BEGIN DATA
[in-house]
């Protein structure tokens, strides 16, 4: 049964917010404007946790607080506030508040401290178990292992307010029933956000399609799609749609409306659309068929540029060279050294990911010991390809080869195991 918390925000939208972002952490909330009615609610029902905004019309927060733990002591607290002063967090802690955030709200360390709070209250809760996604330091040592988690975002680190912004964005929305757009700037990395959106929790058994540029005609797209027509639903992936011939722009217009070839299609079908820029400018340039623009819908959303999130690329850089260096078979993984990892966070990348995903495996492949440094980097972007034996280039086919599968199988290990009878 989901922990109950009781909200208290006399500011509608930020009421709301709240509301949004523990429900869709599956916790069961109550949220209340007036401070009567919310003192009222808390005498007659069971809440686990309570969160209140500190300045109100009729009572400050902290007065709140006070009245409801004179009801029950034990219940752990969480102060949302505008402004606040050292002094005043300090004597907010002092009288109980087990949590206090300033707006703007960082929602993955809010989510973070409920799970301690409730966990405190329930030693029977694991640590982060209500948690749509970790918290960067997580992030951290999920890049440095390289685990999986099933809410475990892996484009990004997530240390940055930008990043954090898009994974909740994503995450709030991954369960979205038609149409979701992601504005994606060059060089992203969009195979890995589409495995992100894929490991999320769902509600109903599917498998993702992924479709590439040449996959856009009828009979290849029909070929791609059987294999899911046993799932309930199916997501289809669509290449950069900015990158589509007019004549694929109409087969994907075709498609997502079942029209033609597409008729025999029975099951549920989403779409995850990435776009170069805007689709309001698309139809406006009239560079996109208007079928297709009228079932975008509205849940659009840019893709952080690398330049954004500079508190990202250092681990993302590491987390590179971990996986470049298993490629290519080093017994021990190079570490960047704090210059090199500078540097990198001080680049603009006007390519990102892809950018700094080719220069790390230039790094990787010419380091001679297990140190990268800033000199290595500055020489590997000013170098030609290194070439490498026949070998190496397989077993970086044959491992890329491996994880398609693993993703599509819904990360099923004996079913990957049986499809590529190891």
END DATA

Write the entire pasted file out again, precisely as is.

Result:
[in-house]
């Protein structure tokens, strides 16, 4: 049964917010404007946790607080506030508040401290178990292992307010029933956000399609799609749609409306659309068929540029060279050294990911010991390809080869195991 918390925000939208972002952490909330009615609610029902905004019309927060733990002591607290002063967090802690955030709200360390709070209250809760996604330091040592988690975002680190912004964005929305757009700037990395959106929790058994540029005609797209027509639903992936011939722009217009070839299609079908820029400018340039623009819908959303999130690329850089260096078979993984990892966070990348995903495996492949440094980097972007034996280039086919599968199988290990009878 989901922990109950009781909200208290006399500011509608930020009421709301709240509301949004523990429900869709599956916790069961109550949220209340007036401070009567919310003192009222808390005498007659069971809440686990309570969160209140500190300045109100009729009572400050902290007065709140006070009245409801004179009801029950034990219940752990969480102060949302505008402004606040050292002094005043300090004597907010002092009288109980087990949590206090300033707006703007960082929602993955809010989510973070409920799970301690409730966990405190329930030693029977694991640590982060209500948690749509970790918290960067997580992030951290999920890049440095390289685990999986099933809410475990892996484009990004997530240390940055930008990043954090898009994974909740994503995450709030991954369960979205038609149409979701992601504005994606060059060089992203969009195979890995589409495995992100894929490991999320769902509600109903599917498998993702992924479709590439040449996959856009009828009979290849029909070929791609059987294999899911046993799932309930199916997501289809669509290449950069900015990158589509007019004549694929109409087969994907075709498609997502079942029209033609597409008729025999029975099951549920989403779409995850990435776009170069805007689709309001698309139809406006009239560079996109208007079928297709009228079932975008509205849940659009840019893709952080690398330049954004500079508190990202250092681990993302590491987390590179971990996986470049298993490629290519080093017994021990190079570490960047704090210059090199500078540097990198001080680049603009006007390519990102892809950018700094080719220069790390230039790094990787010419380091001679297990140190990268800033000199290595500055020489590997000013170098030609290194070439490498026949070998190496397989077993970086044959491992890329491996994880398609693993993703599509819904990360099923004996079913990957049986499809590529190891």